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122 Relationship Between Coronary Microvascular Dysfunction, Myocardial Oxygenation and Abnormal Myocardial Energetics at Rest and Stress in Patients with Type 2 Diabetes Mellitus
  1. Eylem Levelt1,
  2. Cameron Holloway2,
  3. Christopher Rodgers3,
  4. William Clarke3,
  5. Masliza Mahmod3,
  6. Rina Ariga3,
  7. Jane Francis3,
  8. Alexander Liu3,
  9. Matthew Robson3,
  10. Kieran Clarke4,
  11. Theodoros Karamitsos3,
  12. Stefan Neubauer3
  1. 1OCMR & DPAG, University of Oxford
  2. 2St Vincent’s Hospital
  3. 3OCMR & University of Oxford
  4. 4DPAG, University of Oxford


Background We and others have previously shown impaired myocardial energetics (decreased PCr/ATP using cardiac 31P Magnetic Resonance Spectroscopy [MRS]) in patients with type 2 diabetes mellitus (T2DM) at rest. Diabetic patients are known to have impaired myocardial perfusion reserve due to microvascular dysfunction even in the absence of epicardial coronary artery disease (CAD). There is yet no evidence whether this hypoperfusion is translated to myocardial deoxygenation and further energetic derangement at stress, i.e. true tissue ischaemia. We aimed to assess if the pre-existing energetic deficit in patients with uncomplicated T2DM is further exacerbated during exercise and to establish its relationship to myocardial perfusion and oxygenation during adenosine stress.

Methods 31 patients (mean age 55 ± 2 years; BMI 29 ± 1.0 kg/m2) with T2DM and 24 matching controls (mean age 50 ± 3 years; BMI 27 ± 3 kg/m2) were studied. Patients were on oral antidiabetic therapies only, with mean HBA1c 7.7 ± 0.3%. Obstructive CAD (>50% lumen diameter obstruction) was excluded in all patients by CT coronary angiography. Cardiac 31P-MRS (3T) was performed at rest and during 8 min of leg exercise lying prone, with 2.5 kg weights attached to both legs. Oxygenation-sensitive CMR (using a T2-prepared sequence) and first-pass perfusion images (using a saturation recovery fast-gradient echo sequence and 0.03 mmol/kg bolus of Gadoterate meglumine were also acquired at stress (3–6 min i.v. adenosine, 140 μg/kg/min) and rest. Signal intensity change (SIΔ) and myocardial perfusion reserve index (MPRI) were measured from oxygenation and perfusion images, respectively.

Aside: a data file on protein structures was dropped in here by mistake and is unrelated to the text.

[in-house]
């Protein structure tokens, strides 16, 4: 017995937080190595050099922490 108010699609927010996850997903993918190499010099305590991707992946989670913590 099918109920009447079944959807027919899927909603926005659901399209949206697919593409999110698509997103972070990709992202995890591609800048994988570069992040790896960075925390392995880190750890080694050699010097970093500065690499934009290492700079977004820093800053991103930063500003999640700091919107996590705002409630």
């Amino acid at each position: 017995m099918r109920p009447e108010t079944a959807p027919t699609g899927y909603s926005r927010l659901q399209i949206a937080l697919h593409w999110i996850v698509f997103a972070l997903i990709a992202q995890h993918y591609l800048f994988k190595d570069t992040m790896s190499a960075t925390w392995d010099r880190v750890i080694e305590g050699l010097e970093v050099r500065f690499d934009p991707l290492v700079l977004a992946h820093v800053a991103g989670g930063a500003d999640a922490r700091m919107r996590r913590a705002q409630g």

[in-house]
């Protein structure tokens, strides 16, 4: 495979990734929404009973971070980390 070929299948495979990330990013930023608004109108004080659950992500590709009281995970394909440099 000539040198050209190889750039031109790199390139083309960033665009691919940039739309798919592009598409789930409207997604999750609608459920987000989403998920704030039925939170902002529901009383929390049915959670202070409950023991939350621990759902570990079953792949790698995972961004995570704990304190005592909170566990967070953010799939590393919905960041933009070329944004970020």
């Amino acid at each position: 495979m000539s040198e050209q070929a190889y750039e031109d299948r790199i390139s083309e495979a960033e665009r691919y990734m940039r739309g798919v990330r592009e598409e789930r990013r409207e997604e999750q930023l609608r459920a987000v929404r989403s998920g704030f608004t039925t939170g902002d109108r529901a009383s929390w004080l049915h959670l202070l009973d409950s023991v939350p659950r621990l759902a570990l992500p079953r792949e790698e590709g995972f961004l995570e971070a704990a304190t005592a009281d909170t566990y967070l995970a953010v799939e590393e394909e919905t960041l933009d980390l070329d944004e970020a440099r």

Results Left ventricular ejection fraction (LVEF) and mass index (LVMI) were similar in patients and controls (LVEF 69 ± 2 vs 70 ± 1%, P = ns; LVMI 60 ± 2 vs 52 ± 4 g/m2, P = ns). Increases in rate pressure product with exercise (T2DM 46 ± 36%, controls 42 ± 26%, P = 0.825) and adenosine stress (T2DM 40 ± 3%, controls 39 ± 3%, P = 0.89) were similar. There was no change in PCr/ATP during exercise in controls (rest: 2.07 ± 0.1, exercise: 2.25 ± 0.1, P = 0.098). Resting PCr/ATP was reduced in patients (1.74 ± 0.1, P = 0.001) compared to controls, and during exercise, there was a further reduction in PCr/ATP (1.54 ± 0.1, P = 0.005) vs rest. As expected, myocardial perfusion reserve was significantly reduced in diabetic patients (1.61 ± 0.1 vs 2.19 ± 0.2 in controls, P = 0.002). Myocardial oxygenation was also impaired (SIΔ: T2DM 7.3 ± 1.4%; normal 17.1 ± 1.8%, P < 0.001). BOLD SIΔ and MPRI assessments correlated with exercise energetics (r = 0.312, P < 0.05; r = 0.481, P < 0.005 respectively), but not with rest energetics.

Conclusions During exercise, the pre-existing energetic deficit in patients with T2DM is further exacerbated. While myocardial energetics at rest is not related to coronary microvascular dysfunction and is primarily a result of metabolic dysfunction, during exercise, microvascular dysfunction exacerbates the energetic deficit.

Abstract 122 Figure 1

Rest and exercise myocardial energetics

Abstract 122 Figure 2

Mean myocardial perfusion reserve index and blood oxygenation level-dependent signal intensity change in diabetics and healthy volunteers

  • Diabetes
  • Myocardial energetics
  • Microvascular function

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